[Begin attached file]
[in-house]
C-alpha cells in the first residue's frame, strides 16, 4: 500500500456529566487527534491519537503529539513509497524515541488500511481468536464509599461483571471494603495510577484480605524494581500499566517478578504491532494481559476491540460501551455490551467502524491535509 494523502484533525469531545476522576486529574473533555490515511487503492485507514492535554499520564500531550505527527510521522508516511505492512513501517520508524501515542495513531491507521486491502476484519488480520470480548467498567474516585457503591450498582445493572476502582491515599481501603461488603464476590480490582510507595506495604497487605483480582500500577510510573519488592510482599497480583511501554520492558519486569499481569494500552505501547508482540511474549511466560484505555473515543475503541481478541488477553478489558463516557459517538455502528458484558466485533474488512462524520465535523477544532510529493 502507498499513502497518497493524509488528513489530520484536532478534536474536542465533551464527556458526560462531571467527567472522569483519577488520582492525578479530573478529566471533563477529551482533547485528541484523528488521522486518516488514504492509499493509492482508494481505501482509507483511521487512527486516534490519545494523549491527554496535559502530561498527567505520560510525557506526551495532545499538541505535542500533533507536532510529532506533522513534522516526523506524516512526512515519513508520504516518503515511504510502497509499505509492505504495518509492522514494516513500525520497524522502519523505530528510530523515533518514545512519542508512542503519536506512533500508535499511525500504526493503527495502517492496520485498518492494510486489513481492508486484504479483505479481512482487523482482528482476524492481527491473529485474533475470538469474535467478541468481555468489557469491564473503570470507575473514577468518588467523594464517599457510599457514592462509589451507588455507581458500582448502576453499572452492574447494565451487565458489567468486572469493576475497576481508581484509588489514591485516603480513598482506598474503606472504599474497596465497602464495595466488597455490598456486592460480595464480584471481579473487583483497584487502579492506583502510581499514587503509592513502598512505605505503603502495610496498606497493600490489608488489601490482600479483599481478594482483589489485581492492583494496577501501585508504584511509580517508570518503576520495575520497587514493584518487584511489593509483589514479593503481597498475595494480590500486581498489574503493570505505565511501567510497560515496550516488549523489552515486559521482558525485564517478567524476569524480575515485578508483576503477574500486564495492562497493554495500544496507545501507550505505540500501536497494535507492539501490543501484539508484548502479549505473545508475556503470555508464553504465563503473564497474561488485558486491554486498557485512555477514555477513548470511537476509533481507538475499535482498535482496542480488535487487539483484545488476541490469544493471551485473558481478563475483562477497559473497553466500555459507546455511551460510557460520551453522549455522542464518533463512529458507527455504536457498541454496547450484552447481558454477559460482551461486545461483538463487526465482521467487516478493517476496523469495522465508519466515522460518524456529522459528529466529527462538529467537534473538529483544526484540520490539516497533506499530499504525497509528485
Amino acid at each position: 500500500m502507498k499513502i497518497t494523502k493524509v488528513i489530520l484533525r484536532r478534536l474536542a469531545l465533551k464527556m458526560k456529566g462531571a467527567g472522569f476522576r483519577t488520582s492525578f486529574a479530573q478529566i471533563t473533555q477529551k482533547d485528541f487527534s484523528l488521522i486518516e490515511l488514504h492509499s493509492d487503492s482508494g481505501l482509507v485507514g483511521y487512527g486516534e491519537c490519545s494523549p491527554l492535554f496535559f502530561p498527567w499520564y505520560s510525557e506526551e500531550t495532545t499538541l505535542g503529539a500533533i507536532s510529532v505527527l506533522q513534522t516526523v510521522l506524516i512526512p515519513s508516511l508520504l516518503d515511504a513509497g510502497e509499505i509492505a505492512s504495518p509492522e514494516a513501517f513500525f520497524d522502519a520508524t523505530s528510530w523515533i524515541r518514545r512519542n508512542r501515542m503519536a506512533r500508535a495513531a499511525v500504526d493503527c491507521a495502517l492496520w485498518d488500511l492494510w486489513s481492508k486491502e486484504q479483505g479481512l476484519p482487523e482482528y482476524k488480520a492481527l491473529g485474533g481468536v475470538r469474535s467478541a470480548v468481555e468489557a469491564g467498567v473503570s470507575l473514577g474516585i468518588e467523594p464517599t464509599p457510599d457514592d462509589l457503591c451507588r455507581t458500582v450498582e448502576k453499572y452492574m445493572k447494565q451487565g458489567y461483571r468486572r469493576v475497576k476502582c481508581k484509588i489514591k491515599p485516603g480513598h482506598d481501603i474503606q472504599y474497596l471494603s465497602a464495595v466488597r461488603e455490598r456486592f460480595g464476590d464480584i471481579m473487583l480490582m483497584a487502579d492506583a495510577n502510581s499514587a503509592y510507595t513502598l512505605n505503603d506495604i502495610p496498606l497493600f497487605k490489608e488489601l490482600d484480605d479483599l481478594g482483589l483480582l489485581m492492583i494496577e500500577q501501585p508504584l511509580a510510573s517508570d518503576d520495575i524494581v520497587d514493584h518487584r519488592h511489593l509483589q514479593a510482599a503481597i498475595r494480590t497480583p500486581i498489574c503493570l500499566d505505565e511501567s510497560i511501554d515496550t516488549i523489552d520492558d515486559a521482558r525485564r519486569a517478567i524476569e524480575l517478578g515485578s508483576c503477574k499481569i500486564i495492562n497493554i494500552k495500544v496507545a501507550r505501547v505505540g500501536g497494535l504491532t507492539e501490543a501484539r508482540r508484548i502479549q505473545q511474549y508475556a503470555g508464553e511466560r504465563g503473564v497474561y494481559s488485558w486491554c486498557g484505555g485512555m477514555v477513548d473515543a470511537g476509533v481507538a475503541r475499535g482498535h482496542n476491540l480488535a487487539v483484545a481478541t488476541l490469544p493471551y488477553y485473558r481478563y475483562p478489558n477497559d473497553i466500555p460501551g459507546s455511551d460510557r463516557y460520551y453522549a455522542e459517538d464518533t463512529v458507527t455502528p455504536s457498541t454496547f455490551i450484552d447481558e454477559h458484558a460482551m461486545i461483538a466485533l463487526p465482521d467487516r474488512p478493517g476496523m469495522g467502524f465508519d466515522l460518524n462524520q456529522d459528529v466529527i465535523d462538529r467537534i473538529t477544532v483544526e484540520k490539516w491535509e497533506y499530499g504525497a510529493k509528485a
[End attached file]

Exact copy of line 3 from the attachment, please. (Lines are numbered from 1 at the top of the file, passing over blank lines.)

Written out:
Amino acid at each position: 500500500m502507498k499513502i497518497t494523502k493524509v488528513i489530520l484533525r484536532r478534536l474536542a469531545l465533551k464527556m458526560k456529566g462531571a467527567g472522569f476522576r483519577t488520582s492525578f486529574a479530573q478529566i471533563t473533555q477529551k482533547d485528541f487527534s484523528l488521522i486518516e490515511l488514504h492509499s493509492d487503492s482508494g481505501l482509507v485507514g483511521y487512527g486516534e491519537c490519545s494523549p491527554l492535554f496535559f502530561p498527567w499520564y505520560s510525557e506526551e500531550t495532545t499538541l505535542g503529539a500533533i507536532s510529532v505527527l506533522q513534522t516526523v510521522l506524516i512526512p515519513s508516511l508520504l516518503d515511504a513509497g510502497e509499505i509492505a505492512s504495518p509492522e514494516a513501517f513500525f520497524d522502519a520508524t523505530s528510530w523515533i524515541r518514545r512519542n508512542r501515542m503519536a506512533r500508535a495513531a499511525v500504526d493503527c491507521a495502517l492496520w485498518d488500511l492494510w486489513s481492508k486491502e486484504q479483505g479481512l476484519p482487523e482482528y482476524k488480520a492481527l491473529g485474533g481468536v475470538r469474535s467478541a470480548v468481555e468489557a469491564g467498567v473503570s470507575l473514577g474516585i468518588e467523594p464517599t464509599p457510599d457514592d462509589l457503591c451507588r455507581t458500582v450498582e448502576k453499572y452492574m445493572k447494565q451487565g458489567y461483571r468486572r469493576v475497576k476502582c481508581k484509588i489514591k491515599p485516603g480513598h482506598d481501603i474503606q472504599y474497596l471494603s465497602a464495595v466488597r461488603e455490598r456486592f460480595g464476590d464480584i471481579m473487583l480490582m483497584a487502579d492506583a495510577n502510581s499514587a503509592y510507595t513502598l512505605n505503603d506495604i502495610p496498606l497493600f497487605k490489608e488489601l490482600d484480605d479483599l481478594g482483589l483480582l489485581m492492583i494496577e500500577q501501585p508504584l511509580a510510573s517508570d518503576d520495575i524494581v520497587d514493584h518487584r519488592h511489593l509483589q514479593a510482599a503481597i498475595r494480590t497480583p500486581i498489574c503493570l500499566d505505565e511501567s510497560i511501554d515496550t516488549i523489552d520492558d515486559a521482558r525485564r519486569a517478567i524476569e524480575l517478578g515485578s508483576c503477574k499481569i500486564i495492562n497493554i494500552k495500544v496507545a501507550r505501547v505505540g500501536g497494535l504491532t507492539e501490543a501484539r508482540r508484548i502479549q505473545q511474549y508475556a503470555g508464553e511466560r504465563g503473564v497474561y494481559s488485558w486491554c486498557g484505555g485512555m477514555v477513548d473515543a470511537g476509533v481507538a475503541r475499535g482498535h482496542n476491540l480488535a487487539v483484545a481478541t488476541l490469544p493471551y488477553y485473558r481478563y475483562p478489558n477497559d473497553i466500555p460501551g459507546s455511551d460510557r463516557y460520551y453522549a455522542e459517538d464518533t463512529v458507527t455502528p455504536s457498541t454496547f455490551i450484552d447481558e454477559h458484558a460482551m461486545i461483538a466485533l463487526p465482521d467487516r474488512p478493517g476496523m469495522g467502524f465508519d466515522l460518524n462524520q456529522d459528529v466529527i465535523d462538529r467537534i473538529t477544532v483544526e484540520k490539516w491535509e497533506y499530499g504525497a510529493k509528485a